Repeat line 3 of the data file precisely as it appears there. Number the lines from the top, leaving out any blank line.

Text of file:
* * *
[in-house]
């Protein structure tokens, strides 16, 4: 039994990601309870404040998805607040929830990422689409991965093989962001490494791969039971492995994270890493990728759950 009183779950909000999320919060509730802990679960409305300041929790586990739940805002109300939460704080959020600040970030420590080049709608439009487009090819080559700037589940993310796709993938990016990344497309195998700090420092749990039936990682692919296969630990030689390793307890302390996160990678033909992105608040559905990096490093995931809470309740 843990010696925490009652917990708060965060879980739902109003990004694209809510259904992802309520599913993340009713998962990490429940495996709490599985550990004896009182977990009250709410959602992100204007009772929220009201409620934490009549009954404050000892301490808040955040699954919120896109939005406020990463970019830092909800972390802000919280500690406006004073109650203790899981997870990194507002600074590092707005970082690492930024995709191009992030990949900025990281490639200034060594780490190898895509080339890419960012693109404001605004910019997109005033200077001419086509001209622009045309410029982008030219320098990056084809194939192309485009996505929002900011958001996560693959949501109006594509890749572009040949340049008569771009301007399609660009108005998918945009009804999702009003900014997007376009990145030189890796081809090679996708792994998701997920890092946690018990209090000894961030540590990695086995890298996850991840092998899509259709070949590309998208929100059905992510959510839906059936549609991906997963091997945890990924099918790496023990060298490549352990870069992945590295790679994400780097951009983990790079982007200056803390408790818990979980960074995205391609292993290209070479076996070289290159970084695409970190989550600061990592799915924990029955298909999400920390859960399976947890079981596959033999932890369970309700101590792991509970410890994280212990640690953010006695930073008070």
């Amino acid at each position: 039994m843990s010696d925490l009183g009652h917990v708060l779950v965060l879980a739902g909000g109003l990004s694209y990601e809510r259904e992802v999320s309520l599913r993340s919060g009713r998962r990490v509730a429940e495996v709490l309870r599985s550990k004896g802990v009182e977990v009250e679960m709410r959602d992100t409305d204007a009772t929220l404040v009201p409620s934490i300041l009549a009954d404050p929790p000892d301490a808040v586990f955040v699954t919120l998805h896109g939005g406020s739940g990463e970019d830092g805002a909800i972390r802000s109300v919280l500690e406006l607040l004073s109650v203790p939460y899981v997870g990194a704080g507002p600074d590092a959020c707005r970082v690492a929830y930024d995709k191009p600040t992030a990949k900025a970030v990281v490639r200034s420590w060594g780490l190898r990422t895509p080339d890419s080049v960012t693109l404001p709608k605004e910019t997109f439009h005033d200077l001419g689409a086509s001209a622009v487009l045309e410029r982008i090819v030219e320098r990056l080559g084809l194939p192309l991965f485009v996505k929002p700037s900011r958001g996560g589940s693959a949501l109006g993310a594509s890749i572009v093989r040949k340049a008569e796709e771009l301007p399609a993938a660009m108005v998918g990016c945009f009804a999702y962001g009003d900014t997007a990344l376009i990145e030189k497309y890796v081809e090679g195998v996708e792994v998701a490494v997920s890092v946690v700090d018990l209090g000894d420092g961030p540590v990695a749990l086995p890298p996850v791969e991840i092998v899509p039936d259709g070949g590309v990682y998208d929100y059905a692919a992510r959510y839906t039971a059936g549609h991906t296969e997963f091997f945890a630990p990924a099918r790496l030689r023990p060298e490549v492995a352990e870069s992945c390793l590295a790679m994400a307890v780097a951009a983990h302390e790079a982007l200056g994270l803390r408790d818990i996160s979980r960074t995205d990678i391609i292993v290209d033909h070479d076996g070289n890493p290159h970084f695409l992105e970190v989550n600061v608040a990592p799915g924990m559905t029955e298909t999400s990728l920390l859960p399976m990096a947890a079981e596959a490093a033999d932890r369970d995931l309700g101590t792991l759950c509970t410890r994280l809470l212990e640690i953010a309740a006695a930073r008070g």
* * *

């Amino acid at each position: 039994m843990s010696d925490l009183g009652h917990v708060l779950v965060l879980a739902g909000g109003l990004s694209y990601e809510r259904e992802v999320s309520l599913r993340s919060g009713r998962r990490v509730a429940e495996v709490l309870r599985s550990k004896g802990v009182e977990v009250e679960m709410r959602d992100t409305d204007a009772t929220l404040v009201p409620s934490i300041l009549a009954d404050p929790p000892d301490a808040v586990f955040v699954t919120l998805h896109g939005g406020s739940g990463e970019d830092g805002a909800i972390r802000s109300v919280l500690e406006l607040l004073s109650v203790p939460y899981v997870g990194a704080g507002p600074d590092a959020c707005r970082v690492a929830y930024d995709k191009p600040t992030a990949k900025a970030v990281v490639r200034s420590w060594g780490l190898r990422t895509p080339d890419s080049v960012t693109l404001p709608k605004e910019t997109f439009h005033d200077l001419g689409a086509s001209a622009v487009l045309e410029r982008i090819v030219e320098r990056l080559g084809l194939p192309l991965f485009v996505k929002p700037s900011r958001g996560g589940s693959a949501l109006g993310a594509s890749i572009v093989r040949k340049a008569e796709e771009l301007p399609a993938a660009m108005v998918g990016c945009f009804a999702y962001g009003d900014t997007a990344l376009i990145e030189k497309y890796v081809e090679g195998v996708e792994v998701a490494v997920s890092v946690v700090d018990l209090g000894d420092g961030p540590v990695a749990l086995p890298p996850v791969e991840i092998v899509p039936d259709g070949g590309v990682y998208d929100y059905a692919a992510r959510y839906t039971a059936g549609h991906t296969e997963f091997f945890a630990p990924a099918r790496l030689r023990p060298e490549v492995a352990e870069s992945c390793l590295a790679m994400a307890v780097a951009a983990h302390e790079a982007l200056g994270l803390r408790d818990i996160s979980r960074t995205d990678i391609i292993v290209d033909h070479d076996g070289n890493p290159h970084f695409l992105e970190v989550n600061v608040a990592p799915g924990m559905t029955e298909t999400s990728l920390l859960p399976m990096a947890a079981e596959a490093a033999d932890r369970d995931l309700g101590t792991l759950c509970t410890r994280l809470l212990e640690i953010a309740a006695a930073r008070g």